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Remember Me

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Remember Me - Page Text Content

S: Remember Me

FC: Remember Me | The Story of our Family

1: Table of Contents | The Fauras The Labradas Lola and Aristides Growing up in Puerto Padre The New York Years La Niña's Family Nene's Family Manena's Family Chiqui's Family Christmas in Cuba Noche Buena in New York Noche Buena in Miami Welcoming Babies - Aliñao The Christening Gown

3: Gaspar Jose Faura m. Amparo Garcia Agramonte - Dolores Faura (Lola) m. Aristides Labrada - Amparo Labrada (La Niñña) m. Pedro Legra - Maria Legra m. Armando Cintas - Lisette Cintas m. Adolfo Emilio Gomez - Melissa Gomez - Emily Gomez - Dolores Legra (Loly) m Dennis Prajka - Leslie Prajka m. Lawrence Robbins - Ethan Robbins - Emily Robbins - Jill Prajka m. Anthony Gress - Marcus Gress - Armando Labrada (Nene) m. Idalia XXX - Armando Labrada (Mandy) m. Janine Martinez - Nicole Labrada (Nikki) - Quinn Labrada - Adam Labrada m. Carly XXXX - Lucinda Labrada (Lucy) - Iris Labrada - Mercedes Labrada (Manena) m. Mario Queral - Lillian Queral m. Jesus Hernandez - Krystle Hernandez - Aristides Labrada (Chiqui) m. Delia Mayo - Percy Labrada m. Ileana Sanchez - Daniel Labrada - Annelise Labrada - Glenn Labrada m. Lourdes Fox - Lauren Labrada - Annette Labrada - Katherine Labrada | La | Familia

4: Gaspar Faura Rodriguez "Papaviejo" 1874 - 1960 | By all accounts, Gaspar Faura Rodriguez (or “Papaviejo” as all his grandchildren called him) was a larger than life character. He was a gregarious but simple man whose warm, fun-loving nature earned him the love and respect of his family and many friends. | Gaspar was born in 1874 in the village of Cartama, in the province of Malaga, Andalusia, Spain. Both his parents died when he was very young, and he was raised by a maternal aunt. Although he was a bright child, with a natural intelligence and curiosity, the idea of going to school didn't appeal to him very much. Not so much because he didn't like the idea of learning new things, but instead because he rather spend his time on what he considered more "practical" matters. From stories he'd heard, Gaspar knew that a far more interesting world lay beyond the limits of his little village, where he felt that boredom and monotony rained from the skies. Armed with this knowledge, one day he told his dear Aunt he was off to seek his future in Seville, leaving with a little bundle of clothes and a fistful of "pesetas." Barely a teenager, he arrived in the big city and quickly found a job at a local inn, where his meager earnings would help him

5: Taken at the Bambi - the family business | fund his new life. He was living large and was filled with high hopes for the future. In later years, he would fondly recount his youthful escapades in mysterious gypsy neighborhoods contrasted by his time as a altar boy, ringing the church bells during solemn occasions. In 1892, when he was eighteen years old, he was drafted into the Spanish army. In truth, this was huge complication to his life's plan. Although he was as brave as the next guy, his peaceful nature rejected the idea of carrying a weapon around all day and getting into an armed conflict with someone with whom he had no debts to settle. But the way he saw it, he was obligated to honor his country and his flag. His sense of adventure was peeked a little when he was told he was being deployed to Cuba, an island that had long taken a place in his imagination as somewhere where his future might lie. When he arrived in Cuba, he was stationed at the military base in Holguin, where he received basic training. He was sent to Puerto Padre in 1895 to finish his military duty. | "Papaviejo" with Mandy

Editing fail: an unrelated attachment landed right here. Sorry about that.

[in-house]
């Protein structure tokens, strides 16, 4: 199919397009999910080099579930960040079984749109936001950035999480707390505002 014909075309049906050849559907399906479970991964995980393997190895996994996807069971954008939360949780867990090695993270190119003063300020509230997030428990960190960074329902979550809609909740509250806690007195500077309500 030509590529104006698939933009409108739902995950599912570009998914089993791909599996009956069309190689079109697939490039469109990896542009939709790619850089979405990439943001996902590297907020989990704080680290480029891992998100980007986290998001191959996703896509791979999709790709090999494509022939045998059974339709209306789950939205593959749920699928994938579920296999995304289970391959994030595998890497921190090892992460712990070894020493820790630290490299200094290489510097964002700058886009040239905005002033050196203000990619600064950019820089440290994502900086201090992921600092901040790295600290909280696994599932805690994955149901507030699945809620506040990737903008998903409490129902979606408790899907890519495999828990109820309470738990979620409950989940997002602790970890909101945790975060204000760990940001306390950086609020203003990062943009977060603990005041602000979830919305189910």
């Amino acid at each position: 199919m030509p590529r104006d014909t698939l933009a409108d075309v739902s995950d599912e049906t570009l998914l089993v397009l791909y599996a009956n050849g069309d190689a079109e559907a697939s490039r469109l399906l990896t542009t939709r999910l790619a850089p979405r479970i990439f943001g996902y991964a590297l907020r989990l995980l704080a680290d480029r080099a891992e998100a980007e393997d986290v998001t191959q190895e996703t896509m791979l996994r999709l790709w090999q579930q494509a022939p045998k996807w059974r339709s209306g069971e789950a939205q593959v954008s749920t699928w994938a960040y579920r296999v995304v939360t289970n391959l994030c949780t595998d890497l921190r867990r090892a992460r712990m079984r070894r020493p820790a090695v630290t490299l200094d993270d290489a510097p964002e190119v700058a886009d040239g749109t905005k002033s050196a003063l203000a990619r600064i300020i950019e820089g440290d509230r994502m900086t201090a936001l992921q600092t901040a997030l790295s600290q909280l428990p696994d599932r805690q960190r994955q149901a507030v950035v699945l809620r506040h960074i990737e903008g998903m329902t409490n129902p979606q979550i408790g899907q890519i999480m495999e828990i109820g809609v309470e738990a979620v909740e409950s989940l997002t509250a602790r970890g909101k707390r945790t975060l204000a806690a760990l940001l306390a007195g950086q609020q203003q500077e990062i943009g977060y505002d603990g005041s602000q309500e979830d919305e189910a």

6: Amparo Garcia Agramonte "Mamavieja" | Lola, Micaela, Amparito & Marta | It was there that Gaspar met the beautiful Amparo Garcia Agramonte.. The couple married and eventually had eight children: Dolores, Maximo, Micaela, Marta, Jose, Gaspar, Gonzalo and Amparito. Domesticity brought him a long-sought peace and joy and he often said that he had three loves in his life: his family, Puerto Padre and the far-away Seville of his youth. While his family was young, Gaspar worked as the manager and concessionaire of Puerto Padre’s two social clubs, “La Colonia Español” and the “Liceo.” His affable and social nature made him the perfect candidate for these jobs.. But he also had a fierce independent streak that always pushed him to seek other sources of income. One of his favorite jobs was as a booking agent for the various theatrical companies that presented dramas, comedies, musicals and dance shows on the town's stages. Gaspar wasn't a flashy man but his charm shined brightly, especially when he spoke about his days as a young man in Andalusia. He spoke enthusiastically about visiting Cordova and the Great Mosques; about Granada and the romantic Alhambra. But it was the image of La Giralda – a former minaret that was converted into a bell tower for the Cathedral of Seville - that played a prominent role in his stories. Papaviejo died peacefully and surrounded by his family in 1960 in Puerto Padre, He was 86 years old.

8: Jose Labrada Acosta (Pepillo) 1859 - 1964

9: Mercedes Fajardo Urquiza XXXX - 1979 | Manena, Idalia, Nene, Chiqui Pepillo, Mercedes | Abuela Mercedes and Libby 1952

12: Dolores Faura "Abuela Lola" August 7, 1902 - July XX, 1984

13: Lola, La Nina y Nene

14: Aristides Labrada XXXXXX - XXXXX

15: Aristides Labrada